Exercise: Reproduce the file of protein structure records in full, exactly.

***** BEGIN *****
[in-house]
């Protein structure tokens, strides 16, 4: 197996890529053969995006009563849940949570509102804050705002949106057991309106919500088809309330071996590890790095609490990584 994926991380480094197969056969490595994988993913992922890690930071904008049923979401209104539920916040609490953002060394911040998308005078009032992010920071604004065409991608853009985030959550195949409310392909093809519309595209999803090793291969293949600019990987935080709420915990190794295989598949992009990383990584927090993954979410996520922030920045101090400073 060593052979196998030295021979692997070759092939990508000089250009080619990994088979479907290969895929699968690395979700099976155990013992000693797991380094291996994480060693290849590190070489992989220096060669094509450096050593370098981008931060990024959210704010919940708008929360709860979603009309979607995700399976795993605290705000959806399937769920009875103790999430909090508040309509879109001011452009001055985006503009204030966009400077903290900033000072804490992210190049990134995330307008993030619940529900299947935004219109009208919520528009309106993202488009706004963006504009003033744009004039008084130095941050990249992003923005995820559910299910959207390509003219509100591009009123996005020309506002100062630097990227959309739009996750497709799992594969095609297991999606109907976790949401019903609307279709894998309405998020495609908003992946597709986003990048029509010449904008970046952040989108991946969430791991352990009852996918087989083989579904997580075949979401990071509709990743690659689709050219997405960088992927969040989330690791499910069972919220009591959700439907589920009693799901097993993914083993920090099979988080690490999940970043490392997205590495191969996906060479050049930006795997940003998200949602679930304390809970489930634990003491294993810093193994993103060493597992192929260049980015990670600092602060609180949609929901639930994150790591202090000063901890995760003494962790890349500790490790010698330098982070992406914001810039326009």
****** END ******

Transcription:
[in-house]
């Protein structure tokens, strides 16, 4: 197996890529053969995006009563849940949570509102804050705002949106057991309106919500088809309330071996590890790095609490990584 994926991380480094197969056969490595994988993913992922890690930071904008049923979401209104539920916040609490953002060394911040998308005078009032992010920071604004065409991608853009985030959550195949409310392909093809519309595209999803090793291969293949600019990987935080709420915990190794295989598949992009990383990584927090993954979410996520922030920045101090400073 060593052979196998030295021979692997070759092939990508000089250009080619990994088979479907290969895929699968690395979700099976155990013992000693797991380094291996994480060693290849590190070489992989220096060669094509450096050593370098981008931060990024959210704010919940708008929360709860979603009309979607995700399976795993605290705000959806399937769920009875103790999430909090508040309509879109001011452009001055985006503009204030966009400077903290900033000072804490992210190049990134995330307008993030619940529900299947935004219109009208919520528009309106993202488009706004963006504009003033744009004039008084130095941050990249992003923005995820559910299910959207390509003219509100591009009123996005020309506002100062630097990227959309739009996750497709799992594969095609297991999606109907976790949401019903609307279709894998309405998020495609908003992946597709986003990048029509010449904008970046952040989108991946969430791991352990009852996918087989083989579904997580075949979401990071509709990743690659689709050219997405960088992927969040989330690791499910069972919220009591959700439907589920009693799901097993993914083993920090099979988080690490999940970043490392997205590495191969996906060479050049930006795997940003998200949602679930304390809970489930634990003491294993810093193994993103060493597992192929260049980015990670600092602060609180949609929901639930994150790591202090000063901890995760003494962790890349500790490790010698330098982070992406914001810039326009």